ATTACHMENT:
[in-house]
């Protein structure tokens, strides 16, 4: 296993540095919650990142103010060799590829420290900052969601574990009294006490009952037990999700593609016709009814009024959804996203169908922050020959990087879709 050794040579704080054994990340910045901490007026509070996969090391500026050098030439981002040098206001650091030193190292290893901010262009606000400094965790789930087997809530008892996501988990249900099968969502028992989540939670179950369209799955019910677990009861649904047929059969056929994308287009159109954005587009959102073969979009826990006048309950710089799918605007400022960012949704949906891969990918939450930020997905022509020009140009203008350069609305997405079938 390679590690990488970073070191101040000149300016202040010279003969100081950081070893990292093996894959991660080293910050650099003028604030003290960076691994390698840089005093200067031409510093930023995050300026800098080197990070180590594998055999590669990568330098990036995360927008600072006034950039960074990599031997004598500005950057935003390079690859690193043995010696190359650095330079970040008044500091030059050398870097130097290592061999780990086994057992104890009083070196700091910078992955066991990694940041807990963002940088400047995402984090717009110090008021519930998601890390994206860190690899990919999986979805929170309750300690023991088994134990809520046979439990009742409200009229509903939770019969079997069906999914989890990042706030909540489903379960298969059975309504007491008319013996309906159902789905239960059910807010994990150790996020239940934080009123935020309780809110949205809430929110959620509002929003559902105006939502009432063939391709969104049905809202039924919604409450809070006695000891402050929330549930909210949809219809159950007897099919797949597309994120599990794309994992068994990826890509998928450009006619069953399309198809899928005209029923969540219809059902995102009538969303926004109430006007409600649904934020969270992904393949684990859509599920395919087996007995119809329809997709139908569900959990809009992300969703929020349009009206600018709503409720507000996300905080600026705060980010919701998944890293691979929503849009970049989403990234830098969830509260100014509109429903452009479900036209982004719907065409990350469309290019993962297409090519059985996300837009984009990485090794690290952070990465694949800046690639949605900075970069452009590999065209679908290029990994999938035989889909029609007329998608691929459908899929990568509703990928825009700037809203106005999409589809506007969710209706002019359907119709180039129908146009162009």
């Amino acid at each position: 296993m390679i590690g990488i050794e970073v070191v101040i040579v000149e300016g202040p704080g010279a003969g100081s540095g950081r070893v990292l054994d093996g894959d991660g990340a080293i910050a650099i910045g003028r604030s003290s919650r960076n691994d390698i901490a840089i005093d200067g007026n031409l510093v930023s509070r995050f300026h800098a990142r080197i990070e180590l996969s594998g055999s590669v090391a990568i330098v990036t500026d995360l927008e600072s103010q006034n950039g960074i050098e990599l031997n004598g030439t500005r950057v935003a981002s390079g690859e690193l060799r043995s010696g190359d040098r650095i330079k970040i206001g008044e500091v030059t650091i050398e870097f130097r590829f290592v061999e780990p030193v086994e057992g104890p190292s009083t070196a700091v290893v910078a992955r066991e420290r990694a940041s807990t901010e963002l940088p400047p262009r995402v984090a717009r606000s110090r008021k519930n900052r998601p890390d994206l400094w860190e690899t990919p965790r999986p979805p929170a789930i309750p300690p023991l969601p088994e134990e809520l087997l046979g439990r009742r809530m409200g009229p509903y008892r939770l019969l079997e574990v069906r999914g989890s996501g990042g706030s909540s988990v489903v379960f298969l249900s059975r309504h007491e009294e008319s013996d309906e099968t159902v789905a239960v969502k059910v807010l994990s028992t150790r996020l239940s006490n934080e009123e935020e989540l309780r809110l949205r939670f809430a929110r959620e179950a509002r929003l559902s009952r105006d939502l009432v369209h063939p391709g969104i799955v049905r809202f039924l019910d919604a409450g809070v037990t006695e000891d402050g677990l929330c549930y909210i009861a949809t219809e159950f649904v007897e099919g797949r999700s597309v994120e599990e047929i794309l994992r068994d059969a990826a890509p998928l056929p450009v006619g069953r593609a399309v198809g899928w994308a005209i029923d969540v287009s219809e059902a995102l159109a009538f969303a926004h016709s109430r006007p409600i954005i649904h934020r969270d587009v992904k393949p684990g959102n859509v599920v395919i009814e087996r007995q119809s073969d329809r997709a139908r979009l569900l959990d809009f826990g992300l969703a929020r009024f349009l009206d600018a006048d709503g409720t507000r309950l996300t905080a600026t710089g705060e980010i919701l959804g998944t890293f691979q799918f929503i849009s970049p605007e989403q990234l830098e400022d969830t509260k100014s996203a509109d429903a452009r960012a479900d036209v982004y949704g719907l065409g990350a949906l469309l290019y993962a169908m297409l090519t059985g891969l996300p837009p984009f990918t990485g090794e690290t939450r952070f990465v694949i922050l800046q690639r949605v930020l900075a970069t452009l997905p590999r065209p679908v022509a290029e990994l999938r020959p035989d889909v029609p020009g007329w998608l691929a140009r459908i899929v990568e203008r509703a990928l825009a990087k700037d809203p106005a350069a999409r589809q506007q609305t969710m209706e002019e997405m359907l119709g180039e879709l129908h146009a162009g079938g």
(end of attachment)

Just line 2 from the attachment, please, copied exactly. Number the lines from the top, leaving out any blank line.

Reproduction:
């Protein structure tokens, strides 16, 4: 296993540095919650990142103010060799590829420290900052969601574990009294006490009952037990999700593609016709009814009024959804996203169908922050020959990087879709 050794040579704080054994990340910045901490007026509070996969090391500026050098030439981002040098206001650091030193190292290893901010262009606000400094965790789930087997809530008892996501988990249900099968969502028992989540939670179950369209799955019910677990009861649904047929059969056929994308287009159109954005587009959102073969979009826990006048309950710089799918605007400022960012949704949906891969990918939450930020997905022509020009140009203008350069609305997405079938 390679590690990488970073070191101040000149300016202040010279003969100081950081070893990292093996894959991660080293910050650099003028604030003290960076691994390698840089005093200067031409510093930023995050300026800098080197990070180590594998055999590669990568330098990036995360927008600072006034950039960074990599031997004598500005950057935003390079690859690193043995010696190359650095330079970040008044500091030059050398870097130097290592061999780990086994057992104890009083070196700091910078992955066991990694940041807990963002940088400047995402984090717009110090008021519930998601890390994206860190690899990919999986979805929170309750300690023991088994134990809520046979439990009742409200009229509903939770019969079997069906999914989890990042706030909540489903379960298969059975309504007491008319013996309906159902789905239960059910807010994990150790996020239940934080009123935020309780809110949205809430929110959620509002929003559902105006939502009432063939391709969104049905809202039924919604409450809070006695000891402050929330549930909210949809219809159950007897099919797949597309994120599990794309994992068994990826890509998928450009006619069953399309198809899928005209029923969540219809059902995102009538969303926004109430006007409600649904934020969270992904393949684990859509599920395919087996007995119809329809997709139908569900959990809009992300969703929020349009009206600018709503409720507000996300905080600026705060980010919701998944890293691979929503849009970049989403990234830098969830509260100014509109429903452009479900036209982004719907065409990350469309290019993962297409090519059985996300837009984009990485090794690290952070990465694949800046690639949605900075970069452009590999065209679908290029990994999938035989889909029609007329998608691929459908899929990568509703990928825009700037809203106005999409589809506007969710209706002019359907119709180039129908146009162009």